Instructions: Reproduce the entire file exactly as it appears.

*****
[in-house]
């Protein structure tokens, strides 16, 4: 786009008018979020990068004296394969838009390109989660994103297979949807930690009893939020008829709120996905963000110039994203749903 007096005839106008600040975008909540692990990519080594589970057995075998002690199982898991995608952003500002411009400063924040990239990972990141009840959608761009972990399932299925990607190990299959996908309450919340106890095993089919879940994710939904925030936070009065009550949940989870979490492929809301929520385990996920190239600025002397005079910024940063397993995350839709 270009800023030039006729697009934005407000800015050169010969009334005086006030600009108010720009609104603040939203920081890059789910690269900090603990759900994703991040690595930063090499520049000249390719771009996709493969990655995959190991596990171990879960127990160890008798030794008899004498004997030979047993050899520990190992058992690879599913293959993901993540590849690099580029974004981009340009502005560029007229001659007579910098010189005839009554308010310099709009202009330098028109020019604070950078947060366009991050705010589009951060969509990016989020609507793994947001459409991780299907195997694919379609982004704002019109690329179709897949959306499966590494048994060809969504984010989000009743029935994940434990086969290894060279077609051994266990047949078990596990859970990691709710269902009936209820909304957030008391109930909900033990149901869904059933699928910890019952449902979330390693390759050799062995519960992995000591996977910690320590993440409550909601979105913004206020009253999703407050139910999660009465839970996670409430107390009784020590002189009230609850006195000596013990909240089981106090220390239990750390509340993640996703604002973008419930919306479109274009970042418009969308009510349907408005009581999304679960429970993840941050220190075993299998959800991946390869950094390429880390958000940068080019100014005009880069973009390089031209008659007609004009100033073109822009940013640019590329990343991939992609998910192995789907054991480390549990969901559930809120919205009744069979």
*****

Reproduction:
[in-house]
């Protein structure tokens, strides 16, 4: 786009008018979020990068004296394969838009390109989660994103297979949807930690009893939020008829709120996905963000110039994203749903 007096005839106008600040975008909540692990990519080594589970057995075998002690199982898991995608952003500002411009400063924040990239990972990141009840959608761009972990399932299925990607190990299959996908309450919340106890095993089919879940994710939904925030936070009065009550949940989870979490492929809301929520385990996920190239600025002397005079910024940063397993995350839709 270009800023030039006729697009934005407000800015050169010969009334005086006030600009108010720009609104603040939203920081890059789910690269900090603990759900994703991040690595930063090499520049000249390719771009996709493969990655995959190991596990171990879960127990160890008798030794008899004498004997030979047993050899520990190992058992690879599913293959993901993540590849690099580029974004981009340009502005560029007229001659007579910098010189005839009554308010310099709009202009330098028109020019604070950078947060366009991050705010589009951060969509990016989020609507793994947001459409991780299907195997694919379609982004704002019109690329179709897949959306499966590494048994060809969504984010989000009743029935994940434990086969290894060279077609051994266990047949078990596990859970990691709710269902009936209820909304957030008391109930909900033990149901869904059933699928910890019952449902979330390693390759050799062995519960992995000591996977910690320590993440409550909601979105913004206020009253999703407050139910999660009465839970996670409430107390009784020590002189009230609850006195000596013990909240089981106090220390239990750390509340993640996703604002973008419930919306479109274009970042418009969308009510349907408005009581999304679960429970993840941050220190075993299998959800991946390869950094390429880390958000940068080019100014005009880069973009390089031209008659007609004009100033073109822009940013640019590329990343991939992609998910192995789907054991480390549990969901559930809120919205009744069979």